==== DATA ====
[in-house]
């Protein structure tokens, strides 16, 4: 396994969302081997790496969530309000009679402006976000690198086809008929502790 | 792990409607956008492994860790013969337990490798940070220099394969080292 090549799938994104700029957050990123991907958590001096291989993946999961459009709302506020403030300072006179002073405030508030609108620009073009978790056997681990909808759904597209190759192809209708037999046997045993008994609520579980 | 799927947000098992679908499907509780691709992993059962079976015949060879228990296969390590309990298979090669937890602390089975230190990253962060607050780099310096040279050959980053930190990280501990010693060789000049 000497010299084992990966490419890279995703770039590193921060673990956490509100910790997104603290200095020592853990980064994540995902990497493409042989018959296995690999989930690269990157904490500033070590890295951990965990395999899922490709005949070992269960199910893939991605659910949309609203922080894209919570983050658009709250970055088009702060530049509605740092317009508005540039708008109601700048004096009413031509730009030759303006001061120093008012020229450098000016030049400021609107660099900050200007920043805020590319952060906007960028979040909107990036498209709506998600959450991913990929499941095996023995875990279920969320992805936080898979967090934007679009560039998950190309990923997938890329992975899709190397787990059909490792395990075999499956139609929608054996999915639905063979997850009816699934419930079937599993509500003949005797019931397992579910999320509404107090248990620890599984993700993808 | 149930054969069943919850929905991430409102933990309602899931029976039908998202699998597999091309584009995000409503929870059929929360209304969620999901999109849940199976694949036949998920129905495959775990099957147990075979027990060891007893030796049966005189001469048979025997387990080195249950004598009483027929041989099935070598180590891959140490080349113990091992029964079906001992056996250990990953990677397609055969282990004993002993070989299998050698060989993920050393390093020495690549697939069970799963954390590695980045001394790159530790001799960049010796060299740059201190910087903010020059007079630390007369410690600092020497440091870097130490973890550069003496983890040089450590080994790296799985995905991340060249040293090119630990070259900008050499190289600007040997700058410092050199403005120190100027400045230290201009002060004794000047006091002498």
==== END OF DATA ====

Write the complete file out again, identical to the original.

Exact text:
[in-house]
């Protein structure tokens, strides 16, 4: 396994969302081997790496969530309000009679402006976000690198086809008929502790 | 792990409607956008492994860790013969337990490798940070220099394969080292 090549799938994104700029957050990123991907958590001096291989993946999961459009709302506020403030300072006179002073405030508030609108620009073009978790056997681990909808759904597209190759192809209708037999046997045993008994609520579980 | 799927947000098992679908499907509780691709992993059962079976015949060879228990296969390590309990298979090669937890602390089975230190990253962060607050780099310096040279050959980053930190990280501990010693060789000049 000497010299084992990966490419890279995703770039590193921060673990956490509100910790997104603290200095020592853990980064994540995902990497493409042989018959296995690999989930690269990157904490500033070590890295951990965990395999899922490709005949070992269960199910893939991605659910949309609203922080894209919570983050658009709250970055088009702060530049509605740092317009508005540039708008109601700048004096009413031509730009030759303006001061120093008012020229450098000016030049400021609107660099900050200007920043805020590319952060906007960028979040909107990036498209709506998600959450991913990929499941095996023995875990279920969320992805936080898979967090934007679009560039998950190309990923997938890329992975899709190397787990059909490792395990075999499956139609929608054996999915639905063979997850009816699934419930079937599993509500003949005797019931397992579910999320509404107090248990620890599984993700993808 | 149930054969069943919850929905991430409102933990309602899931029976039908998202699998597999091309584009995000409503929870059929929360209304969620999901999109849940199976694949036949998920129905495959775990099957147990075979027990060891007893030796049966005189001469048979025997387990080195249950004598009483027929041989099935070598180590891959140490080349113990091992029964079906001992056996250990990953990677397609055969282990004993002993070989299998050698060989993920050393390093020495690549697939069970799963954390590695980045001394790159530790001799960049010796060299740059201190910087903010020059007079630390007369410690600092020497440091870097130490973890550069003496983890040089450590080994790296799985995905991340060249040293090119630990070259900008050499190289600007040997700058410092050199403005120190100027400045230290201009002060004794000047006091002498």